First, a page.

3) Technological improvement: Insect farming probably has the farthest to go as far as technology. Even simple things like automating insect harvesting will greatly improve costs and efficiency. Innovations in automated feeding and watering will also help tremendously to reduce labor costs. Additionally, innovation in farmed insect feed formulations to incorporate lower cost biomass (agricultural and food industry byproducts (food grade materials)), under-utilized grasses and foliage from crop plants such as vegetables or peanuts, and things of this sort will greatly lower the cost AND the environmental impact of insect farming.
4) Need for buy-in from mainstream food companies: As mentioned before, existing food companies not yet using insects have the scale, distribution, marketing, credibility, manufacturing capacity and other attributes that will take the insect based food industry to the next level. Eventually (and soon) we need mainstream food companies to start adapting insect based ingredients. This will require lowering costs of insect based ingredients (ie: lowering cost of farmed insects). Cost seems to be the primary limitation preventing most of the food companies we have talked to from moving forward with insect based products (at least those without other fundamental limitations such as vegan, vegetarian, kosher, etc.).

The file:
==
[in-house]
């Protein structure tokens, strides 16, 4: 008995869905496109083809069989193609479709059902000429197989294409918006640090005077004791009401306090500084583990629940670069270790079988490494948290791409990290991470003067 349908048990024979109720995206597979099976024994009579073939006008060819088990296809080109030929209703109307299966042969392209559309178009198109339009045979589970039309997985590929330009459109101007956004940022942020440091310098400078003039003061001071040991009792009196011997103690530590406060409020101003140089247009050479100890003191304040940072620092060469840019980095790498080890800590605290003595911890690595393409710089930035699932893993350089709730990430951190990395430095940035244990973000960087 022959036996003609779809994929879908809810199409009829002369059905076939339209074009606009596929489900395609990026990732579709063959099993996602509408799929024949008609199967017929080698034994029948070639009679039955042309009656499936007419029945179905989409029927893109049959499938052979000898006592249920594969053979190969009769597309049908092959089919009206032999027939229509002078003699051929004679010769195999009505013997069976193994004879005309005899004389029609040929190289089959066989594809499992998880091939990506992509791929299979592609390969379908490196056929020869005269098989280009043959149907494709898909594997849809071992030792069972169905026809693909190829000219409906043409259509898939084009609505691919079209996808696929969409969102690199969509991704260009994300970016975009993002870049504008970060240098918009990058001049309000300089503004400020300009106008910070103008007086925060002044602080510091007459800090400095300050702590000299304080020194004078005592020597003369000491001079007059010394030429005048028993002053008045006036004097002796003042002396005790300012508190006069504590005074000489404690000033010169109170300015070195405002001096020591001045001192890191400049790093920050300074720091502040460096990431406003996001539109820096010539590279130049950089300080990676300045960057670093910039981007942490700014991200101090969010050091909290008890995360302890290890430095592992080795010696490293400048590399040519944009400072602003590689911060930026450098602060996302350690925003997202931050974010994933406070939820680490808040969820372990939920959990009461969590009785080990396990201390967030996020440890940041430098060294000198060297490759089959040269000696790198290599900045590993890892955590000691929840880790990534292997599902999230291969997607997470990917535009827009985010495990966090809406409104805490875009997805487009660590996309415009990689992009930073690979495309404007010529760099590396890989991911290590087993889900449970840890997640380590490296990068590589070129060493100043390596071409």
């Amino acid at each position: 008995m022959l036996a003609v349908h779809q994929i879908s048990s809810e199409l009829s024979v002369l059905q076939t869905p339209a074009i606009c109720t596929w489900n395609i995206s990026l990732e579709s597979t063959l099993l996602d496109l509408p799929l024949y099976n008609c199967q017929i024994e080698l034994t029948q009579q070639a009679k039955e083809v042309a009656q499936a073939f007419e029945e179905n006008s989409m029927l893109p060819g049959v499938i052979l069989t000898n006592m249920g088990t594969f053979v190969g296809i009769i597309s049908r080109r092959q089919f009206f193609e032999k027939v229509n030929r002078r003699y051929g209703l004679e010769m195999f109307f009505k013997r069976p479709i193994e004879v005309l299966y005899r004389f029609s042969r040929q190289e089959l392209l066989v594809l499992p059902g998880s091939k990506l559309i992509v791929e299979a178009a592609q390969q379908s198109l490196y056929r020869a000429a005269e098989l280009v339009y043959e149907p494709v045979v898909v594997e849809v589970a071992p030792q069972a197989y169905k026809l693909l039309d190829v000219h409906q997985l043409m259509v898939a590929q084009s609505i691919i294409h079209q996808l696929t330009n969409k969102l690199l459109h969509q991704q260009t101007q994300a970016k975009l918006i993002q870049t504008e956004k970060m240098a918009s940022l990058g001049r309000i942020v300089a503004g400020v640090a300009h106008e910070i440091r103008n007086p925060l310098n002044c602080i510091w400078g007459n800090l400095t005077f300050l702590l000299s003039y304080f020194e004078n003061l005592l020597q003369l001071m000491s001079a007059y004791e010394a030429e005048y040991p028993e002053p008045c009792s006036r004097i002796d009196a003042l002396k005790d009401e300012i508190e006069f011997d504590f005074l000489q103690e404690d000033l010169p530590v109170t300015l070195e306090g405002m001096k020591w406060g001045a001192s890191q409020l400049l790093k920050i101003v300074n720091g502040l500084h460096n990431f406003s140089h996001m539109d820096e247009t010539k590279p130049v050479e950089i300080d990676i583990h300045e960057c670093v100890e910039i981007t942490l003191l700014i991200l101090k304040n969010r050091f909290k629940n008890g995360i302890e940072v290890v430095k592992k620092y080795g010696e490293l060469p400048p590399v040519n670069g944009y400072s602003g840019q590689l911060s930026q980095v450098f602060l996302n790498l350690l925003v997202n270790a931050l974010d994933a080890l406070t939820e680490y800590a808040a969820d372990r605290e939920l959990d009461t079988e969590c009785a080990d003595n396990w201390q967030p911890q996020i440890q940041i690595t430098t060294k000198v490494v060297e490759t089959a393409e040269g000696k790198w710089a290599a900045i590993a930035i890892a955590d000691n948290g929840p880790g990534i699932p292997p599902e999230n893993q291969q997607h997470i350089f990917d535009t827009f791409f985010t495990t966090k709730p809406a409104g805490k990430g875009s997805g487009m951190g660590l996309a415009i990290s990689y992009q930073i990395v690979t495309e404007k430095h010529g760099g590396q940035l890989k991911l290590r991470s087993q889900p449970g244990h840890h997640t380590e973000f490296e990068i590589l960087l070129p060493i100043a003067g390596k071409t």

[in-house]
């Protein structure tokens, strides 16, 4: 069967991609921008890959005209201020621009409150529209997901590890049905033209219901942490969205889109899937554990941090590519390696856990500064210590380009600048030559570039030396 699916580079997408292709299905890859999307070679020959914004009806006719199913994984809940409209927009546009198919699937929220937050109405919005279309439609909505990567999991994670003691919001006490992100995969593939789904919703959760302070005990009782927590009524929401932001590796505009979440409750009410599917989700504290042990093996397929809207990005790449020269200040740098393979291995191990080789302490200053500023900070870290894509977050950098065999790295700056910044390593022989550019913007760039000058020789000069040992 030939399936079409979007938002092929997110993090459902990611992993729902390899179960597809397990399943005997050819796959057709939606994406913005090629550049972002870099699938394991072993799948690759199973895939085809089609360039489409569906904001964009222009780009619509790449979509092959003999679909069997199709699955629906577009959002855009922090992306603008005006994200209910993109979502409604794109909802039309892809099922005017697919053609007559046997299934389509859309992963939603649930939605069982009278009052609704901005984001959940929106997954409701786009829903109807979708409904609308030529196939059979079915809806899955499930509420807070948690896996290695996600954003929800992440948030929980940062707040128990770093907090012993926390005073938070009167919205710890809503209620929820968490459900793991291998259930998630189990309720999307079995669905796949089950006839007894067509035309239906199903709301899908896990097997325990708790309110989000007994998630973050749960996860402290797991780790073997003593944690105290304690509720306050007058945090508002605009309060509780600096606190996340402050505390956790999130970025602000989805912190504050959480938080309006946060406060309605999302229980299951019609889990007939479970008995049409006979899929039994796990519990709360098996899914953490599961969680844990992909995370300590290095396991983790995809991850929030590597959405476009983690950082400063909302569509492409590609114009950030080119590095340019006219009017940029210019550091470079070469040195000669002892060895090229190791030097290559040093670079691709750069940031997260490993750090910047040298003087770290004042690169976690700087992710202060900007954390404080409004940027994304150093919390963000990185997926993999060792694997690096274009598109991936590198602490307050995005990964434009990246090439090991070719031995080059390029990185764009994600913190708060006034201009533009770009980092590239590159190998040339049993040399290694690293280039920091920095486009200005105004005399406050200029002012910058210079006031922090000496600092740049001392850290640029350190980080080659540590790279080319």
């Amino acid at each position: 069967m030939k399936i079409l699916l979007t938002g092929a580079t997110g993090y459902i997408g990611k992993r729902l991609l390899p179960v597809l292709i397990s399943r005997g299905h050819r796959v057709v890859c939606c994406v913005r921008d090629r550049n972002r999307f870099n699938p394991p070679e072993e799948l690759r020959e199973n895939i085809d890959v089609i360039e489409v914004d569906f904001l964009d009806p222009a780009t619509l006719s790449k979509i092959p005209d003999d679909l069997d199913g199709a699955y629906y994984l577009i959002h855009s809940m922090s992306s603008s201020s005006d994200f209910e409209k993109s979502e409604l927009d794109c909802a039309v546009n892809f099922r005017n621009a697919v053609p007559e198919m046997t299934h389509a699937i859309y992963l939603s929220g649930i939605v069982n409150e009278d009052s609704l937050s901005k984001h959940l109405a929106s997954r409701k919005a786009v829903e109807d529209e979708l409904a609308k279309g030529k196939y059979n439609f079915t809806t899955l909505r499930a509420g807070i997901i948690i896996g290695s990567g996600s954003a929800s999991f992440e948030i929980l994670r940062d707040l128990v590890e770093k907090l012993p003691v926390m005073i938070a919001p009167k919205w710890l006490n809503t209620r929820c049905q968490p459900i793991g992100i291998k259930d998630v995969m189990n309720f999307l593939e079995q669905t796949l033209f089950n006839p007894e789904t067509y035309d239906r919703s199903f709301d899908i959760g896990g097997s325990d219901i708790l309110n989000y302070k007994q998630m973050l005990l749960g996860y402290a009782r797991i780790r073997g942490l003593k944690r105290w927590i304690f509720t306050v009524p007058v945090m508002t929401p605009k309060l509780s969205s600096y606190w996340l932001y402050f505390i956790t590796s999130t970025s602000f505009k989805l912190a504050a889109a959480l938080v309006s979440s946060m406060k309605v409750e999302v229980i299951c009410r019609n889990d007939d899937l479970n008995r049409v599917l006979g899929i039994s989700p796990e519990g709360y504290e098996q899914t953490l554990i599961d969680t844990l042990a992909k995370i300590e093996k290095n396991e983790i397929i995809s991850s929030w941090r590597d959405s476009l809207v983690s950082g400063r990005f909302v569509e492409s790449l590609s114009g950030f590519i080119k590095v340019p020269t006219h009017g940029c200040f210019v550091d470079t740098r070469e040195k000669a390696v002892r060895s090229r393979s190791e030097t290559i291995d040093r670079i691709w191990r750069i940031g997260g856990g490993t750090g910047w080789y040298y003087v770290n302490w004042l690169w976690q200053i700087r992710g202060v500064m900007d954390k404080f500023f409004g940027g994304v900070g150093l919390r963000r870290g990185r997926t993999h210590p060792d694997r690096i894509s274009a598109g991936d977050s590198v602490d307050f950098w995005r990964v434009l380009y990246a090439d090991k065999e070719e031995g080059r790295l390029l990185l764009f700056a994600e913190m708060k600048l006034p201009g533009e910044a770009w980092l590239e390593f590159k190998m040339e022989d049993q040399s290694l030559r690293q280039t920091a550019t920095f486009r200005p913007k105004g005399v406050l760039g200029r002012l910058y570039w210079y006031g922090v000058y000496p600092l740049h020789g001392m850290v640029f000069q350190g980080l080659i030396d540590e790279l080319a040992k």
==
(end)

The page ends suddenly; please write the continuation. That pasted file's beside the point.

5) Kosher status: From manufacturing to mainstream food company adaptation to the end consumers, if we could get kosher status approval for any one insect (cricket or grasshopper seem most likely) that will greatly improve prospects for insect based foods.